When someone agreed to make payment, the call center would then immediately turn to a network of U.S.-based co-conspirators to liquidate and launder the extorted funds as quickly as possible, using prepaid debit cards or wire transfers. Prepaid debit cards were often registered through misappropriated information of identity theft victims. Wire transfers were handled by associates using fake names and fraudulent IDs.
To direct funds into accounts of U.S.-based individuals, the co-conspirators allegedly used “hawalas.” With these, money is transferred internationally outside of the formal banking system. According to the indictment, the co-conspirators kept a percentage of the proceeds for themselves, but they weren’t aware of the illicit nature of the operation.
According to the indictment, one of the call centers reportedly extorted $12,300 from an 85-year-old victim in San Diego by threatening her with arrest if she didn’t pay fictitious tax violations. On the same day that she was scammed, one of the U.S defendants used a reloadable debit card loaded with her funds to purchase money orders in Texas.
In another instance, the defendants extorted $136,000 from a victim in Hayward, Calif. The scammers called this person multiple times over a period of 20 days, fraudulently representing to be IRS agents and demanding payment for alleged tax violations. The victim was instructed to purchase 276 stored-value cards, which the defendants then transferred to reloadable debit cards. Part of the victim’s money ended up on cards, which were activated by using stolen personal information.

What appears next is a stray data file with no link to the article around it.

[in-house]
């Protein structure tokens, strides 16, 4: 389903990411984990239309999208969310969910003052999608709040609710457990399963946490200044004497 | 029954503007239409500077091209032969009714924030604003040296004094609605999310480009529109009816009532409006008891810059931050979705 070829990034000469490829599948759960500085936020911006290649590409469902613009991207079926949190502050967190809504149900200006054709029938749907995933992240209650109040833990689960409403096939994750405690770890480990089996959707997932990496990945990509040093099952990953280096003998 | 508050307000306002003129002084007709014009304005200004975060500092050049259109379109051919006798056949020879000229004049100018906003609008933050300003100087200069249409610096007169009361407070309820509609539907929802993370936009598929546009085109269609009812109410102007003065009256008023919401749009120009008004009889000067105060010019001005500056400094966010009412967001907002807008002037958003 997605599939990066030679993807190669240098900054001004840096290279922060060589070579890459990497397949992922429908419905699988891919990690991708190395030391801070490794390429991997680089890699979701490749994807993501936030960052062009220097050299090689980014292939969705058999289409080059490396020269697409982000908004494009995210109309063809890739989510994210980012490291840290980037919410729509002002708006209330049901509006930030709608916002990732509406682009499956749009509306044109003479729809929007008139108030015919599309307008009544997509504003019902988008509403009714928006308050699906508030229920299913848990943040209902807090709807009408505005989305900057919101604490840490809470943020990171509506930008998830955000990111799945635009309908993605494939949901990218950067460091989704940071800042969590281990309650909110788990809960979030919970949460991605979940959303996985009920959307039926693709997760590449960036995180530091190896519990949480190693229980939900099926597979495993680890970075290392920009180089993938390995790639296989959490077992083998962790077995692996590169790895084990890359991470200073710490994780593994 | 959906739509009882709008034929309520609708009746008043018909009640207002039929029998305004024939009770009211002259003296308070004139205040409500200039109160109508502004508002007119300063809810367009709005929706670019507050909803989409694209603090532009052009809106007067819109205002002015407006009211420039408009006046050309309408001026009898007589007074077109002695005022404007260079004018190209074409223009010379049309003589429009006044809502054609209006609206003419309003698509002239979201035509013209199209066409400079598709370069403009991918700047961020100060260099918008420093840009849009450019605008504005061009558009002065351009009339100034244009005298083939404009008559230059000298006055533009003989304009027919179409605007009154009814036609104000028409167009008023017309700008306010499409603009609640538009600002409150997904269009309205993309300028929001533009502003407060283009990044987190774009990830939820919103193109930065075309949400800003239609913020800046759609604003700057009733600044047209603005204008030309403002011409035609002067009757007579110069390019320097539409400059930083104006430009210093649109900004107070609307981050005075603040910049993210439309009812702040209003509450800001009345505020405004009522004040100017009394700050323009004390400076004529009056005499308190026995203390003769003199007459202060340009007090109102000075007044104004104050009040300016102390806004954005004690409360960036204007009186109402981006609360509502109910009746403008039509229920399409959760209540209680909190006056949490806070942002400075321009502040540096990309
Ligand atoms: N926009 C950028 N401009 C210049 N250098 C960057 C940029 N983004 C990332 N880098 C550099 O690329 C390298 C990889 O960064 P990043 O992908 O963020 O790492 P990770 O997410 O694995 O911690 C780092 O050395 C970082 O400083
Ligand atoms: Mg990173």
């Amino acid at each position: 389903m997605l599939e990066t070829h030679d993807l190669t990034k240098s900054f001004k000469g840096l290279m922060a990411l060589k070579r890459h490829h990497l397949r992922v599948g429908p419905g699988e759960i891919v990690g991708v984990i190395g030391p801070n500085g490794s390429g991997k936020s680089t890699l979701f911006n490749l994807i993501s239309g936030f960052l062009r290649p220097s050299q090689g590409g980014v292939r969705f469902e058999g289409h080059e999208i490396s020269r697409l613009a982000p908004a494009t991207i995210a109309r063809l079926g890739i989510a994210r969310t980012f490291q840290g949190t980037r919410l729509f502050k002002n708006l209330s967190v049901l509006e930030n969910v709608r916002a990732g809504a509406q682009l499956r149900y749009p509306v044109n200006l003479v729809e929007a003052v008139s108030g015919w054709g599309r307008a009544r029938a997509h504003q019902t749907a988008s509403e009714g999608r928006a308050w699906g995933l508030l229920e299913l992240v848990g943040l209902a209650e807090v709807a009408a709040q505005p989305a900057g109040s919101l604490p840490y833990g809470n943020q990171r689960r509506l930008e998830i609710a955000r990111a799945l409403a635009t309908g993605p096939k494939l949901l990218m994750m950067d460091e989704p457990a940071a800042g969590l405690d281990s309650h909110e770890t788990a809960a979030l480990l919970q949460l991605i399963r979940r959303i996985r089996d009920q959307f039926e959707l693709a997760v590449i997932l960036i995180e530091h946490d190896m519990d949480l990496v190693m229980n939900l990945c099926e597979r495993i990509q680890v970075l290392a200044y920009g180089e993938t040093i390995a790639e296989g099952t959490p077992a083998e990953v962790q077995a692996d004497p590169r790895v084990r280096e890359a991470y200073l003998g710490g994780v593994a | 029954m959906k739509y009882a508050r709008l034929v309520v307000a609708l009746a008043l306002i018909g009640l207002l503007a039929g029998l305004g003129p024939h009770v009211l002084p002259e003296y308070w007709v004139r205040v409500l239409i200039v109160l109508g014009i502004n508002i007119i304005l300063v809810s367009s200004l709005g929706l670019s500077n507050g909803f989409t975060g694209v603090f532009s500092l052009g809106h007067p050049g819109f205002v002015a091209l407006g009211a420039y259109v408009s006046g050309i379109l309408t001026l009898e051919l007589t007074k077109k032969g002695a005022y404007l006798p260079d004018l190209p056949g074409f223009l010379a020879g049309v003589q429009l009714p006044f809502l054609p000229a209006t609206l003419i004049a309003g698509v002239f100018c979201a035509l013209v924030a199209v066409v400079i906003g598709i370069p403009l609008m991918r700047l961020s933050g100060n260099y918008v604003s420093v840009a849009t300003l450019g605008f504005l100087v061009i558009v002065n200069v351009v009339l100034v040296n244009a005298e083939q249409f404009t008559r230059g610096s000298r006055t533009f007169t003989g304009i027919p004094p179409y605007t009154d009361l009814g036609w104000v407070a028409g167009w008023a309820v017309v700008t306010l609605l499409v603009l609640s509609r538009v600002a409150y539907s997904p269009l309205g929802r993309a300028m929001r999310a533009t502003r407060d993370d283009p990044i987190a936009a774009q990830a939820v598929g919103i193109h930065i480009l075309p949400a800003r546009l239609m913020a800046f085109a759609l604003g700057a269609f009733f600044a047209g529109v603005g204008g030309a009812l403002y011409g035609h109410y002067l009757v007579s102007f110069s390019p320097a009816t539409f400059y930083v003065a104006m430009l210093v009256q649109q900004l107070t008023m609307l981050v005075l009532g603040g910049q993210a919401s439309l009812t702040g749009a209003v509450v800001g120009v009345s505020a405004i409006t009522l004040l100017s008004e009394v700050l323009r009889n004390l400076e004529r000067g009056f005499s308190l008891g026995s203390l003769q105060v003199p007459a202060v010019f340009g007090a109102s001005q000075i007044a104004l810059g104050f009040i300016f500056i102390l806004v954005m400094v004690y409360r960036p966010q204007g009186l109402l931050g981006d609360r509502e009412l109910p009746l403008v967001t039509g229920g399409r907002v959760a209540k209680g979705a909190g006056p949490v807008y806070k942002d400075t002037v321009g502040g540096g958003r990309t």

At times, the call center operators would offer small short-term loans or advise targets that they were eligible for grants. Then the conspirators would request a “good faith deposit” to demonstrate the ability to pay back the loan, or payment of a fee for processing the grant. Victims never received any money after making the requested payment.
The Department of Justice has established a website to provide information about the case to victims, as well as the general public. Anyone who believes they have been scammed, or is a victim of fraud or identity theft relating to another telefraud, may contact the FTC at this website.
Protect Your Assets
Telefraud is ongoing and prevalent. Every year, scammers seem to get craftier and bolder with telephone fraud schemes. Regardless of your station in life, you can’t be too careful when you’re answering the phone. If you receive a call from an unfamiliar number, evaluate the caller with skepticism and common sense.